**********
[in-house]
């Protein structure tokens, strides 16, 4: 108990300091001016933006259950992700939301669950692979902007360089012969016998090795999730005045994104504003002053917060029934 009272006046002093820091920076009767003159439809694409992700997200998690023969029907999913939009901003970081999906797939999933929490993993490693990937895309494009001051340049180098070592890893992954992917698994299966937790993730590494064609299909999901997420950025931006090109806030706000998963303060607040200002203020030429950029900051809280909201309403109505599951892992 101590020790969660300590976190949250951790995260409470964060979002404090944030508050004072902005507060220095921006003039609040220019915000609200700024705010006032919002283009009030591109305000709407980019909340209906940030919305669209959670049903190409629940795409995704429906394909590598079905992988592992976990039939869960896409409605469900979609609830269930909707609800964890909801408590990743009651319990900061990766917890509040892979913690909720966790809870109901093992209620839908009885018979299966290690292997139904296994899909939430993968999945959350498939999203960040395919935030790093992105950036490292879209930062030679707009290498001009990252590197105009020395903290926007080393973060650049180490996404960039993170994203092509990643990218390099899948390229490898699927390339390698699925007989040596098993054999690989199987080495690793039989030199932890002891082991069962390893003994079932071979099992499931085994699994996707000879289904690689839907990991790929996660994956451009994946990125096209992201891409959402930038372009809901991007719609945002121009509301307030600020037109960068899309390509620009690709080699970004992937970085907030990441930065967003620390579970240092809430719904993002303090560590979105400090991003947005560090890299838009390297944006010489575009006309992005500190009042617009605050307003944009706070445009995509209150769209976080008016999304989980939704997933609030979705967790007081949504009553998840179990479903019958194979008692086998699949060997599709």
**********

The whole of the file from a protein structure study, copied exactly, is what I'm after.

[in-house]
């Protein structure tokens, strides 16, 4: 108990300091001016933006259950992700939301669950692979902007360089012969016998090795999730005045994104504003002053917060029934 009272006046002093820091920076009767003159439809694409992700997200998690023969029907999913939009901003970081999906797939999933929490993993490693990937895309494009001051340049180098070592890893992954992917698994299966937790993730590494064609299909999901997420950025931006090109806030706000998963303060607040200002203020030429950029900051809280909201309403109505599951892992 101590020790969660300590976190949250951790995260409470964060979002404090944030508050004072902005507060220095921006003039609040220019915000609200700024705010006032919002283009009030591109305000709407980019909340209906940030919305669209959670049903190409629940795409995704429906394909590598079905992988592992976990039939869960896409409605469900979609609830269930909707609800964890909801408590990743009651319990900061990766917890509040892979913690909720966790809870109901093992209620839908009885018979299966290690292997139904296994899909939430993968999945959350498939999203960040395919935030790093992105950036490292879209930062030679707009290498001009990252590197105009020395903290926007080393973060650049180490996404960039993170994203092509990643990218390099899948390229490898699927390339390698699925007989040596098993054999690989199987080495690793039989030199932890002891082991069962390893003994079932071979099992499931085994699994996707000879289904690689839907990991790929996660994956451009994946990125096209992201891409959402930038372009809901991007719609945002121009509301307030600020037109960068899309390509620009690709080699970004992937970085907030990441930065967003620390579970240092809430719904993002303090560590979105400090991003947005560090890299838009390297944006010489575009006309992005500190009042617009605050307003944009706070445009995509209150769209976080008016999304989980939704997933609030979705967790007081949504009553998840179990479903019958194979008692086998699949060997599709």